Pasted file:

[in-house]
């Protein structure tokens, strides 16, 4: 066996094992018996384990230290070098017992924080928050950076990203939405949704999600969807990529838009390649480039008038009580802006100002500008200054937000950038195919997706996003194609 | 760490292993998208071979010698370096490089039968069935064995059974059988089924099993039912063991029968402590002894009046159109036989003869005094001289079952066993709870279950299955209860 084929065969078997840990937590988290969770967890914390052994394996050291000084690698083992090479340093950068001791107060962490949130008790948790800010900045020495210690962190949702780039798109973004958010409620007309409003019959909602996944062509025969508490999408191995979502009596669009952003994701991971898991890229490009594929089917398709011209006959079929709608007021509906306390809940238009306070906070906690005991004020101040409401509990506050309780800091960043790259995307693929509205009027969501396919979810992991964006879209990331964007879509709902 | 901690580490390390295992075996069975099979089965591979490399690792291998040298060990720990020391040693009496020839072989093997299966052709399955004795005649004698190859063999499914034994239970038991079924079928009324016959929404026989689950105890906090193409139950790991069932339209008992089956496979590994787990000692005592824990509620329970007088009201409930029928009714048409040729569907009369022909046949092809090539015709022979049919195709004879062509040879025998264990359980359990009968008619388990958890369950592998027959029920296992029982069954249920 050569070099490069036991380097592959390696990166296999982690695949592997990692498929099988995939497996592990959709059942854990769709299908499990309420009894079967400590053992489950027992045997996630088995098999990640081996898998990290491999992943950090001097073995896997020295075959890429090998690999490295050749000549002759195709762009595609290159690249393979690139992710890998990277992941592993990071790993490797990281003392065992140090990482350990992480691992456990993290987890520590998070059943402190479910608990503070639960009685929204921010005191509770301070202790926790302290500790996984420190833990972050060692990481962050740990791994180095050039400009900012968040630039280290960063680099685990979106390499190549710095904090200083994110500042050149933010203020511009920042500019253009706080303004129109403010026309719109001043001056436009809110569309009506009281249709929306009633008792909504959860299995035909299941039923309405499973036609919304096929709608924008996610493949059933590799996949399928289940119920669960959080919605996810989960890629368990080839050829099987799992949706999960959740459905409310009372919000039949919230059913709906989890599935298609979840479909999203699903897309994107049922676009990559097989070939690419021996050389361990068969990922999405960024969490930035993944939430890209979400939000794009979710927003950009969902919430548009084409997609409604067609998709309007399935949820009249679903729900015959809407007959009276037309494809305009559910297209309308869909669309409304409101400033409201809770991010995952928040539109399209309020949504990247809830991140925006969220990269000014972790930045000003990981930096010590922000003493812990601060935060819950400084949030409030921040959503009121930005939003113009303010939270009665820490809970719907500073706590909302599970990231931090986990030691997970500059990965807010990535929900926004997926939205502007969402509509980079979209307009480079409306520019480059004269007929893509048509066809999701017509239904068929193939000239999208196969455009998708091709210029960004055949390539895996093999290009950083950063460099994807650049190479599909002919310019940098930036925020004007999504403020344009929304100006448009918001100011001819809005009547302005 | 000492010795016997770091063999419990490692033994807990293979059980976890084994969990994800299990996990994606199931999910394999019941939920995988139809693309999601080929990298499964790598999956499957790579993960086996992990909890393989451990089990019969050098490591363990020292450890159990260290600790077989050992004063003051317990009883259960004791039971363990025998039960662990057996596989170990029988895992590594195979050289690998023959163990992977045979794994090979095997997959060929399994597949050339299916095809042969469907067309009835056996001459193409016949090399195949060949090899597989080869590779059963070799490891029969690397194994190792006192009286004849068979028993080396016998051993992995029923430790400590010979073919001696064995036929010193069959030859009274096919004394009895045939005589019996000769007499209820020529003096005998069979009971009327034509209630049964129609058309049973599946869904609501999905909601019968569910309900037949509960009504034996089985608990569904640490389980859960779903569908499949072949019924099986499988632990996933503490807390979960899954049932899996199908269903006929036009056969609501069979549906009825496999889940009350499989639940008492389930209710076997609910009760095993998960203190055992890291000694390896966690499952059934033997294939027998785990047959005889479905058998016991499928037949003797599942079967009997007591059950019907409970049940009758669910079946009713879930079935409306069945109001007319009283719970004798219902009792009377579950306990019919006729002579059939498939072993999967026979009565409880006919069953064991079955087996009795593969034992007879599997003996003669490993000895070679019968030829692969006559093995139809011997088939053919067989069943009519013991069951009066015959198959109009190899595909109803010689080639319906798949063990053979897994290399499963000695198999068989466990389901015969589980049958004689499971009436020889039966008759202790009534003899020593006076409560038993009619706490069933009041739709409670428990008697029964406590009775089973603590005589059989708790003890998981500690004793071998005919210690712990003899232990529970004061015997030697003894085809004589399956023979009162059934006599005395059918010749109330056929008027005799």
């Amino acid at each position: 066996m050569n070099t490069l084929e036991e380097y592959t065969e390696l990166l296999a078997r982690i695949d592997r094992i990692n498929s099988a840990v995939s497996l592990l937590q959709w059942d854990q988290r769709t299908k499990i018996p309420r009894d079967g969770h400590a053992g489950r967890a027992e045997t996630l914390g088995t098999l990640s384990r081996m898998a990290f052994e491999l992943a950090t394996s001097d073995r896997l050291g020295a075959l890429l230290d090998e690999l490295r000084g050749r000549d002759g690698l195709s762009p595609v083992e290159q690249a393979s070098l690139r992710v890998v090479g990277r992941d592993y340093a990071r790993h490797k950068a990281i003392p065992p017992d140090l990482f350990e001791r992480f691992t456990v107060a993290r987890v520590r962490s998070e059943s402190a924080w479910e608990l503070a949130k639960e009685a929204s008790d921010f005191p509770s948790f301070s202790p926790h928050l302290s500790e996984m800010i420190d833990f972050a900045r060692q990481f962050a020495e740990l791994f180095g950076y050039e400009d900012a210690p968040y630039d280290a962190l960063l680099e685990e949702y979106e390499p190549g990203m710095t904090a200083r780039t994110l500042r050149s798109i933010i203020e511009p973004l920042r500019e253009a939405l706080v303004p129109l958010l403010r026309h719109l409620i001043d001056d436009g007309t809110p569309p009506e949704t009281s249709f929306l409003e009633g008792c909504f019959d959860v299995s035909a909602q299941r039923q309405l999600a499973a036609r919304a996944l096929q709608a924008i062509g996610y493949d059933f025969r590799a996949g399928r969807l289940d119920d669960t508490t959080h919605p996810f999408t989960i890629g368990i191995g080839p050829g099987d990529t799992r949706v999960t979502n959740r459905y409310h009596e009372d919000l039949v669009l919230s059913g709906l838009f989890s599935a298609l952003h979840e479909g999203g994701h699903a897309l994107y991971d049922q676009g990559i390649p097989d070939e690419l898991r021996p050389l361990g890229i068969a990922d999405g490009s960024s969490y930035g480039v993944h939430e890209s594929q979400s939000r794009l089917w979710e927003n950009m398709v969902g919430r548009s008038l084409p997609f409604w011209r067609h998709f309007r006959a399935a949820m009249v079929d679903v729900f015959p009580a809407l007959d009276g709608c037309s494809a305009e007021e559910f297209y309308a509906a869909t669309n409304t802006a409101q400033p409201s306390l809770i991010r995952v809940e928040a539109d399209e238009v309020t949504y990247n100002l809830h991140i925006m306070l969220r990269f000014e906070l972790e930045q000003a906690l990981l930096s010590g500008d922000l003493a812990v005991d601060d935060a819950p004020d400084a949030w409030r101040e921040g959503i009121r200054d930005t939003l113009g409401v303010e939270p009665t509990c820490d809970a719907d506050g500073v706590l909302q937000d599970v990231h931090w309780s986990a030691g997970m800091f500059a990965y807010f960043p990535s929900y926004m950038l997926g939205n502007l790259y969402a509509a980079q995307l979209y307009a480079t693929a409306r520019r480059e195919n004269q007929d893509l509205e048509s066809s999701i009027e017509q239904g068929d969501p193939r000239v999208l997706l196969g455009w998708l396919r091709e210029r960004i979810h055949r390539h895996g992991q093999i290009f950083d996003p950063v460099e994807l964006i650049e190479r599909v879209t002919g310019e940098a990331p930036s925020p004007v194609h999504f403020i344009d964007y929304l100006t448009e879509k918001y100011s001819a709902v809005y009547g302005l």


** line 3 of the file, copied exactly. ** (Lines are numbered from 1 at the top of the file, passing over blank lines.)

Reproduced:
């Amino acid at each position: 066996m050569n070099t490069l084929e036991e380097y592959t065969e390696l990166l296999a078997r982690i695949d592997r094992i990692n498929s099988a840990v995939s497996l592990l937590q959709w059942d854990q988290r769709t299908k499990i018996p309420r009894d079967g969770h400590a053992g489950r967890a027992e045997t996630l914390g088995t098999l990640s384990r081996m898998a990290f052994e491999l992943a950090t394996s001097d073995r896997l050291g020295a075959l890429l230290d090998e690999l490295r000084g050749r000549d002759g690698l195709s762009p595609v083992e290159q690249a393979s070098l690139r992710v890998v090479g990277r992941d592993y340093a990071r790993h490797k950068a990281i003392p065992p017992d140090l990482f350990e001791r992480f691992t456990v107060a993290r987890v520590r962490s998070e059943s402190a924080w479910e608990l503070a949130k639960e009685a929204s008790d921010f005191p509770s948790f301070s202790p926790h928050l302290s500790e996984m800010i420190d833990f972050a900045r060692q990481f962050a020495e740990l791994f180095g950076y050039e400009d900012a210690p968040y630039d280290a962190l960063l680099e685990e949702y979106e390499p190549g990203m710095t904090a200083r780039t994110l500042r050149s798109i933010i203020e511009p973004l920042r500019e253009a939405l706080v303004p129109l958010l403010r026309h719109l409620i001043d001056d436009g007309t809110p569309p009506e949704t009281s249709f929306l409003e009633g008792c909504f019959d959860v299995s035909a909602q299941r039923q309405l999600a499973a036609r919304a996944l096929q709608a924008i062509g996610y493949d059933f025969r590799a996949g399928r969807l289940d119920d669960t508490t959080h919605p996810f999408t989960i890629g368990i191995g080839p050829g099987d990529t799992r949706v999960t979502n959740r459905y409310h009596e009372d919000l039949v669009l919230s059913g709906l838009f989890s599935a298609l952003h979840e479909g999203g994701h699903a897309l994107y991971d049922q676009g990559i390649p097989d070939e690419l898991r021996p050389l361990g890229i068969a990922d999405g490009s960024s969490y930035g480039v993944h939430e890209s594929q979400s939000r794009l089917w979710e927003n950009m398709v969902g919430r548009s008038l084409p997609f409604w011209r067609h998709f309007r006959a399935a949820m009249v079929d679903v729900f015959p009580a809407l007959d009276g709608c037309s494809a305009e007021e559910f297209y309308a509906a869909t669309n409304t802006a409101q400033p409201s306390l809770i991010r995952v809940e928040a539109d399209e238009v309020t949504y990247n100002l809830h991140i925006m306070l969220r990269f000014e906070l972790e930045q000003a906690l990981l930096s010590g500008d922000l003493a812990v005991d601060d935060a819950p004020d400084a949030w409030r101040e921040g959503i009121r200054d930005t939003l113009g409401v303010e939270p009665t509990c820490d809970a719907d506050g500073v706590l909302q937000d599970v990231h931090w309780s986990a030691g997970m800091f500059a990965y807010f960043p990535s929900y926004m950038l997926g939205n502007l790259y969402a509509a980079q995307l979209y307009a480079t693929a409306r520019r480059e195919n004269q007929d893509l509205e048509s066809s999701i009027e017509q239904g068929d969501p193939r000239v999208l997706l196969g455009w998708l396919r091709e210029r960004i979810h055949r390539h895996g992991q093999i290009f950083d996003p950063v460099e994807l964006i650049e190479r599909v879209t002919g310019e940098a990331p930036s925020p004007v194609h999504f403020i344009d964007y929304l100006t448009e879509k918001y100011s001819a709902v809005y009547g302005l």